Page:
Seventy arrested in Dutch “mobile banditry” sting operation

Europol building in The Hague
Europol building in The HagueOSeveno / Wikimedia Commons

Dutch police arrested 70 people last week in a cooperative effort to tackle those suspected of mobile banditry, a catch-all term for people who travel around to engage in criminal acts like theft, burglary, fraud, identity fraud, and drug trafficking. The suspects in these cases often work across international borders, requiring assistance from policing agencies like Europol, Interpol, and other national police forces.

Police personnel from these agencies helped staff an international desk at Europol headquarters in Den Haag. “Here, the countries involved were able to exchange data directly with each other for the purpose of the campaign,” Dutch police said.

Police said 33 people were arrested directly in connection with the international operation, and another 37 were linked to the operation after they were picked up as suspects in other crimes.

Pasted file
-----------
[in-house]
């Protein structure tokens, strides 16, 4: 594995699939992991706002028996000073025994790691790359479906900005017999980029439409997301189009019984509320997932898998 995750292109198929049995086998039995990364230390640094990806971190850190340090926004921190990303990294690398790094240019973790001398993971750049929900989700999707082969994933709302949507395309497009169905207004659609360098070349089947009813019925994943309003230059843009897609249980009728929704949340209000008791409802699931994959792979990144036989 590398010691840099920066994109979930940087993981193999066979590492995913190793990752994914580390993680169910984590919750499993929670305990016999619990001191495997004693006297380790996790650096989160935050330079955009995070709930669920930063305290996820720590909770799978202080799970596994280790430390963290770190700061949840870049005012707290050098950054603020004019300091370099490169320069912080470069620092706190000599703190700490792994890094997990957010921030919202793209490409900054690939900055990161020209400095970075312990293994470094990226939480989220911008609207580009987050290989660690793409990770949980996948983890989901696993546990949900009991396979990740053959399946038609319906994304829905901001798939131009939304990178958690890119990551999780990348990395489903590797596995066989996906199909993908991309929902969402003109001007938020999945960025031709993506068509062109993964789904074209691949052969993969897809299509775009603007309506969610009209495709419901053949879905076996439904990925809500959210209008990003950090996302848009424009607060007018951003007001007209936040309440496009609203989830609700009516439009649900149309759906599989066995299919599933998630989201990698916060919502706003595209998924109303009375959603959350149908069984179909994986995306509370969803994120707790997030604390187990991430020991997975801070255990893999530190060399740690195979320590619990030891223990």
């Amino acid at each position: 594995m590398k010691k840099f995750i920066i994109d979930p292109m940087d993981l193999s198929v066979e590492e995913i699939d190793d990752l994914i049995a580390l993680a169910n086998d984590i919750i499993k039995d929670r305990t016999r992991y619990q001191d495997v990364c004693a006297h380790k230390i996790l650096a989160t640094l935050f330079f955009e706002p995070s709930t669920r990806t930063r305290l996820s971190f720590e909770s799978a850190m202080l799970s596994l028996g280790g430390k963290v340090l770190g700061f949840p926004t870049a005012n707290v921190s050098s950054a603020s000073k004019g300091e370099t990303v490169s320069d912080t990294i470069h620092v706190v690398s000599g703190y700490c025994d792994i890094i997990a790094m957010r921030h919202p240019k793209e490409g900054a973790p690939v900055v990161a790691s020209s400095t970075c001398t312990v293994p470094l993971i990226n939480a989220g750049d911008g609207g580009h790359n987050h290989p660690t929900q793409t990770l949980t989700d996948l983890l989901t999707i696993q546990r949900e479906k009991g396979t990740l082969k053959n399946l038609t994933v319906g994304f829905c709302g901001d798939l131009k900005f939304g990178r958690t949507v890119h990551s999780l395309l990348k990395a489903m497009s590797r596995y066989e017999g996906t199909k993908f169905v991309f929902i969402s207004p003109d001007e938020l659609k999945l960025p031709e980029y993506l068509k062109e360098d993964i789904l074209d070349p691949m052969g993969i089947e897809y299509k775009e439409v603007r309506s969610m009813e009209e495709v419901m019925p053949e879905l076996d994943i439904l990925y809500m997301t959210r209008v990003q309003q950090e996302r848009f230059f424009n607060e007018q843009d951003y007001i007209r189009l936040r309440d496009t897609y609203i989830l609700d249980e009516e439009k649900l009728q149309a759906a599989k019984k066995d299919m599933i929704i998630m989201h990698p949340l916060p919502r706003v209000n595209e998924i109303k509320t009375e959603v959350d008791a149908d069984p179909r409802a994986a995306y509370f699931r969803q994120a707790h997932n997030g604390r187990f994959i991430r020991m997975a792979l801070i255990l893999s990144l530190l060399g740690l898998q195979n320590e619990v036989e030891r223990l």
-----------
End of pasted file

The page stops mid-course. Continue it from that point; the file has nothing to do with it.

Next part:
Among the 70 arrested were four Georgian men held for breaking into an automatic roulette machine at a Holland Casino in Venlo so they could rig it it to make illicit payouts. The four were remanded into custody on Friday, and will remain in jail for at least two weeks while the investigation into their case continues.

Police in Amsterdam searched a car and its occupants during the sting operation, and found a passenger holding 10 thousand euros in cash, and a large bag filled with coins. This prompted police to hold their suspects on suspicion of money laundering.

An armed robbery suspect and a fugitive were also caught. In one case a driver was stopped with 26 thousand euros in outstanding fines. His vehicle was seized when he was unable to pay the bill on the spot.

Convicted offenders whose crimes are linked to mobile banditry face stiffer penalties in the Netherlands. Non-Dutch people convicted under the applicable law are more likely to be declared “undesirable” by the Immigration and Naturalisation Service, which can then lead to deportation and a future entry ban.